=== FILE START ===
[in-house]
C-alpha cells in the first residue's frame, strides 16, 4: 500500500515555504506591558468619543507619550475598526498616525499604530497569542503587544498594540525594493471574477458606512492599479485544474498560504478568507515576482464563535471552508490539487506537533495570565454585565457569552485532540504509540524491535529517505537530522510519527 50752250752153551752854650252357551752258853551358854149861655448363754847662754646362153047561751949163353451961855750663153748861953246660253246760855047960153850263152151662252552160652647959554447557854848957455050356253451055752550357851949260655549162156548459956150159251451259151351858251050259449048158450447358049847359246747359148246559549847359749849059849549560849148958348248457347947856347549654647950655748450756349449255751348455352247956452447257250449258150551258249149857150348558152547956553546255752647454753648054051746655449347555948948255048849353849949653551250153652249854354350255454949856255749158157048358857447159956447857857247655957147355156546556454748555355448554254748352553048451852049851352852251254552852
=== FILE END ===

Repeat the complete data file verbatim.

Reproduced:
[in-house]
C-alpha cells in the first residue's frame, strides 16, 4: 500500500515555504506591558468619543507619550475598526498616525499604530497569542503587544498594540525594493471574477458606512492599479485544474498560504478568507515576482464563535471552508490539487506537533495570565454585565457569552485532540504509540524491535529517505537530522510519527 50752250752153551752854650252357551752258853551358854149861655448363754847662754646362153047561751949163353451961855750663153748861953246660253246760855047960153850263152151662252552160652647959554447557854848957455050356253451055752550357851949260655549162156548459956150159251451259151351858251050259449048158450447358049847359246747359148246559549847359749849059849549560849148958348248457347947856347549654647950655748450756349449255751348455352247956452447257250449258150551258249149857150348558152547956553546255752647454753648054051746655449347555948948255048849353849949653551250153652249854354350255454949856255749158157048358857447159956447857857247655957147355156546556454748555355448554254748352553048451852049851352852251254552852